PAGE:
Weak, achy and unstable shoulders can result from an injury, inactivity or poor posture. The scapula, or shoulder blade, is one of the main support systems for the shoulder, and stabilizing it is an important part of building strong shoulders.
After an injury, your doctor or physical therapist may advise doing daily scapular stabilization exercises (similar to the ones listed below) at home. Just make sure you double check with them first to make sure you're cleared for physical activity and to get more personalized recommendations.
Bonus: These exercises are also useful for people who don't have an injury but would like to build stronger shoulders and a solid upper back.
1. Scapular Push-Up
This move activates your serratus anterior muscle, which is an important scapular (aka shoulder blade) stabilizer, according to Winnie Yu, DPT, CPT, a physical therapist at Bespoke Treatments. This muscle is integral to proper shoulder movement, especially as you make forward and upward motions.
"By maintaining strength in this muscle, you can help reduce your risk of neck, shoulder and upper-back pain," she says.
- Come into a high plank position, hands in line with your shoulders and body in a straight line from head to heels.
- Keep your elbows locked and reach your chest toward the ground so your shoulder blades come together.
- Then, push your hands into the ground and pull your shoulder blades apart, pulling your chest back in. That's one rep.
To make this move a little easier, you can modify by coming down to your knees.
2. Band Pull-Apart
This exercise helps strengthen the muscles on the back of your body (your posterior chain). These muscles include the middle trapezius (on your upper back) and rhomboids (on your upper back and neck), which are crucial for maintaining stable shoulder blade and shoulder positioning, according to Yu.
- Stand with feet hip-distance apart, core muscles tight. Hold a long-loop band in both hands at chest height, shoulder-width apart.
- Pull the band in opposite directions, drawing your shoulders back and down.
- Drive your hands farther apart from each other against the resistance.
- Hold for a second, then slowly release.
Along with your trapezius, this exercise helps activate your deltoid, which protects the shoulder by maintaining its position, helping protect you from injuries like dislocations, Yu says. This move also activates the muscles across your spine.
- Lie down on your stomach with your arms extended straight ahead, biceps along your ears.
- Lift your arms, chest and legs off the floor, keeping your arms and legs straight.
- Squeeze your shoulder blades back and down.
- At the same time, squeeze your glutes to lift your legs.
- Hold for one to five seconds, then release.
4. Long-Loop Row
This exercise primarily targets the middle and lower trapezius muscles, which stabilize the shoulder, shoulder blade and neck, Yu says.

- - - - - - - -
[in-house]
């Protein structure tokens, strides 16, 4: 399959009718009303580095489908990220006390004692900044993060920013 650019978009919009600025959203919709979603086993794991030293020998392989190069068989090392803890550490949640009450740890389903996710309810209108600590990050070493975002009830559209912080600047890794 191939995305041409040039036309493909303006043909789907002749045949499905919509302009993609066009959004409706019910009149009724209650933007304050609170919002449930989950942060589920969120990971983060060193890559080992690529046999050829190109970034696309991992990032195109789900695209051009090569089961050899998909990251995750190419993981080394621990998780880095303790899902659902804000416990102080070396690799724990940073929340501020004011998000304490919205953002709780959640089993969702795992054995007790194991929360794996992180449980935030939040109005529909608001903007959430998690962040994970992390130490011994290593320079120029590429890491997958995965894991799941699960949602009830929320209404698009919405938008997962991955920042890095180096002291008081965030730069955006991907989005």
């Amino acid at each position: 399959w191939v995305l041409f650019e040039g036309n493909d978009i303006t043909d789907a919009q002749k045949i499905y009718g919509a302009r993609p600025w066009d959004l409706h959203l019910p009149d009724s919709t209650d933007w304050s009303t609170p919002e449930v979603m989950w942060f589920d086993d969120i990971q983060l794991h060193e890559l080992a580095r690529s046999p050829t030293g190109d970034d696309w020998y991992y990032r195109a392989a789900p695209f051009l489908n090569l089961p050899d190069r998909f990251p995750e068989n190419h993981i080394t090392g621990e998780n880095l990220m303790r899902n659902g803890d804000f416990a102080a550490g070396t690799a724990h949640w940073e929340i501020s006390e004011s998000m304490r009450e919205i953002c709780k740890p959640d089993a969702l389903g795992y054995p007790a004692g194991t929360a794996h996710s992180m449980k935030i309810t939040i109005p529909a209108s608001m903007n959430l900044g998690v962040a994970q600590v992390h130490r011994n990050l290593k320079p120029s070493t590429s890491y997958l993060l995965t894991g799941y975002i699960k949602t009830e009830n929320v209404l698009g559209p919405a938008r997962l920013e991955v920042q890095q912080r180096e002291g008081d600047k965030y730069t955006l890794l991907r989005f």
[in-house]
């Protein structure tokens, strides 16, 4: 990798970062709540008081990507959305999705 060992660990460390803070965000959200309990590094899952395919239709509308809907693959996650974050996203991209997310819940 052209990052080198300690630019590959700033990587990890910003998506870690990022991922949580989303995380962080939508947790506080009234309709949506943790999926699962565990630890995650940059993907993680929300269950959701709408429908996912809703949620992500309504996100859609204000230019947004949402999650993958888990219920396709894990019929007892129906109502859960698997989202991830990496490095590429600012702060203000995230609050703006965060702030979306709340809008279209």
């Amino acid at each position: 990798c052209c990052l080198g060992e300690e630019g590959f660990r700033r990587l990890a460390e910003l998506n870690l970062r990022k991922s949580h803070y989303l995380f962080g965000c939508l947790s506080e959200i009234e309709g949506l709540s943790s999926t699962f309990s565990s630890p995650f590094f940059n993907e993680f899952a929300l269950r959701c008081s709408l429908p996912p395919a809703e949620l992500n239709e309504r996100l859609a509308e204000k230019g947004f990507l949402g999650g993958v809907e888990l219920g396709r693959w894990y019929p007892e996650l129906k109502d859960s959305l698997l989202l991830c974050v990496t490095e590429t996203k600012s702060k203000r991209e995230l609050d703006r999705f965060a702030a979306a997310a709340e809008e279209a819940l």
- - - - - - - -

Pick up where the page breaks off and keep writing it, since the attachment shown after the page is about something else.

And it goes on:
"By improving strength in these muscles, you can reduce your risk of overusing your upper trapezius, which commonly compensates for weaker neighboring muscles," she says. "Overusing your upper traps can lead to tightness, decreased flexibility, and trigger points and is often associated with neck and upper back pain and even headaches."
- Anchor a long-loop resistance band to a stable object or around the bottom of your foot.
- Hold the other end of the band with your arms close to your sides, elbows bent to 90 degrees.
- Keeping your elbows close to your body, pull them back, squeezing your shoulder blades together.
- Reverse the motion with control and return to the starting position to repeat.
5. External Shoulder Rotation
External rotations target the rotator cuff muscles, which is another important stabilizer in your shoulder, helping you maintain full range of motion, according to Yu.
"If you are dealing with a shoulder injury, opt for variations of this exercise with your arm down by your side," she says. "For anyone who wants a progression of this exercise, I recommend increasing the band resistance, trying this on a cable column, or using a dumbbell to further improve your rotator cuff strength."
- Anchor a long-loop resistance band to a stable object or around your right foot.
- Hold the free end of the band in your right hand with your elbow bent at 90 degrees, palm facing down.
- Raise your elbow to shoulder height.
- Slowly pull the band and raise your hand toward the ceiling so that your palm faces away from your body.
- Slowly return your hand back to the starting position and repeat.
As you do this exercise, keep your elbow locked at shoulder height the whole time. If this feels too difficult, swap for a lighter resistance band or perform the move with no weight at all.